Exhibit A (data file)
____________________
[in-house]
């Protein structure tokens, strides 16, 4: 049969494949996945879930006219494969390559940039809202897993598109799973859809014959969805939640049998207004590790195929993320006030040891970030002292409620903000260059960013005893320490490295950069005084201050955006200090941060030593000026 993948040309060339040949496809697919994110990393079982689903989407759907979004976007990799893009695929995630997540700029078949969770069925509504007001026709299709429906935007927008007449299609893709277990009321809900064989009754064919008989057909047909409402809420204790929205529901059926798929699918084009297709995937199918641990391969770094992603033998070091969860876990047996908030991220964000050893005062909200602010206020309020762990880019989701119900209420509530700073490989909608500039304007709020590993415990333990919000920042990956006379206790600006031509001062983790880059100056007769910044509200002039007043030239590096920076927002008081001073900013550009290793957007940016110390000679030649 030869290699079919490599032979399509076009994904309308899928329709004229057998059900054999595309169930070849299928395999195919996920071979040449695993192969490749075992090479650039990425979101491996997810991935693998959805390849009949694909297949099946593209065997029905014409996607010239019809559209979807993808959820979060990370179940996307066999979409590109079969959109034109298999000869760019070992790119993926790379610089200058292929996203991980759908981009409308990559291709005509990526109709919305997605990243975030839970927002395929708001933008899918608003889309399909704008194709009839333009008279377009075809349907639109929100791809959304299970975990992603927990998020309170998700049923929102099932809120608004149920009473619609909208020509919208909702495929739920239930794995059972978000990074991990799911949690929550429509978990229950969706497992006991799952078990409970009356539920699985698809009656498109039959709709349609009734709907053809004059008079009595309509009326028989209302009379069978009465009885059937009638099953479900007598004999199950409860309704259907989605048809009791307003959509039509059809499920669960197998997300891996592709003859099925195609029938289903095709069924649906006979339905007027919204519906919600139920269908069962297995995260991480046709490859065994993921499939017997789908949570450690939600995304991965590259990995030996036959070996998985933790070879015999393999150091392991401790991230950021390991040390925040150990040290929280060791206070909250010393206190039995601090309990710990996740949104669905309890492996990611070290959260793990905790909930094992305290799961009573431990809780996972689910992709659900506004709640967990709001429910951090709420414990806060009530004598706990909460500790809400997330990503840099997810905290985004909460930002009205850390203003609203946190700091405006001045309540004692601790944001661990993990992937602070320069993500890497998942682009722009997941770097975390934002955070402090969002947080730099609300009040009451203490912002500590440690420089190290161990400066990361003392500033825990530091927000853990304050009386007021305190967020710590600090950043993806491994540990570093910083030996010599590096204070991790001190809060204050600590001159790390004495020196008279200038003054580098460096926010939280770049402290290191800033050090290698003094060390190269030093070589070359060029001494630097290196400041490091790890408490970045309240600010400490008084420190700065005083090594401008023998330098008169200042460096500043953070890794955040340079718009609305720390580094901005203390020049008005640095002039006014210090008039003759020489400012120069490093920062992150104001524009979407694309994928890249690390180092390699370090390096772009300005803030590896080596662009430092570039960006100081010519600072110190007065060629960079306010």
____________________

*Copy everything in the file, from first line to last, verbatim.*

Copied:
[in-house]
């Protein structure tokens, strides 16, 4: 049969494949996945879930006219494969390559940039809202897993598109799973859809014959969805939640049998207004590790195929993320006030040891970030002292409620903000260059960013005893320490490295950069005084201050955006200090941060030593000026 993948040309060339040949496809697919994110990393079982689903989407759907979004976007990799893009695929995630997540700029078949969770069925509504007001026709299709429906935007927008007449299609893709277990009321809900064989009754064919008989057909047909409402809420204790929205529901059926798929699918084009297709995937199918641990391969770094992603033998070091969860876990047996908030991220964000050893005062909200602010206020309020762990880019989701119900209420509530700073490989909608500039304007709020590993415990333990919000920042990956006379206790600006031509001062983790880059100056007769910044509200002039007043030239590096920076927002008081001073900013550009290793957007940016110390000679030649 030869290699079919490599032979399509076009994904309308899928329709004229057998059900054999595309169930070849299928395999195919996920071979040449695993192969490749075992090479650039990425979101491996997810991935693998959805390849009949694909297949099946593209065997029905014409996607010239019809559209979807993808959820979060990370179940996307066999979409590109079969959109034109298999000869760019070992790119993926790379610089200058292929996203991980759908981009409308990559291709005509990526109709919305997605990243975030839970927002395929708001933008899918608003889309399909704008194709009839333009008279377009075809349907639109929100791809959304299970975990992603927990998020309170998700049923929102099932809120608004149920009473619609909208020509919208909702495929739920239930794995059972978000990074991990799911949690929550429509978990229950969706497992006991799952078990409970009356539920699985698809009656498109039959709709349609009734709907053809004059008079009595309509009326028989209302009379069978009465009885059937009638099953479900007598004999199950409860309704259907989605048809009791307003959509039509059809499920669960197998997300891996592709003859099925195609029938289903095709069924649906006979339905007027919204519906919600139920269908069962297995995260991480046709490859065994993921499939017997789908949570450690939600995304991965590259990995030996036959070996998985933790070879015999393999150091392991401790991230950021390991040390925040150990040290929280060791206070909250010393206190039995601090309990710990996740949104669905309890492996990611070290959260793990905790909930094992305290799961009573431990809780996972689910992709659900506004709640967990709001429910951090709420414990806060009530004598706990909460500790809400997330990503840099997810905290985004909460930002009205850390203003609203946190700091405006001045309540004692601790944001661990993990992937602070320069993500890497998942682009722009997941770097975390934002955070402090969002947080730099609300009040009451203490912002500590440690420089190290161990400066990361003392500033825990530091927000853990304050009386007021305190967020710590600090950043993806491994540990570093910083030996010599590096204070991790001190809060204050600590001159790390004495020196008279200038003054580098460096926010939280770049402290290191800033050090290698003094060390190269030093070589070359060029001494630097290196400041490091790890408490970045309240600010400490008084420190700065005083090594401008023998330098008169200042460096500043953070890794955040340079718009609305720390580094901005203390020049008005640095002039006014210090008039003759020489400012120069490093920062992150104001524009979407694309994928890249690390180092390699370090390096772009300005803030590896080596662009430092570039960006100081010519600072110190007065060629960079306010």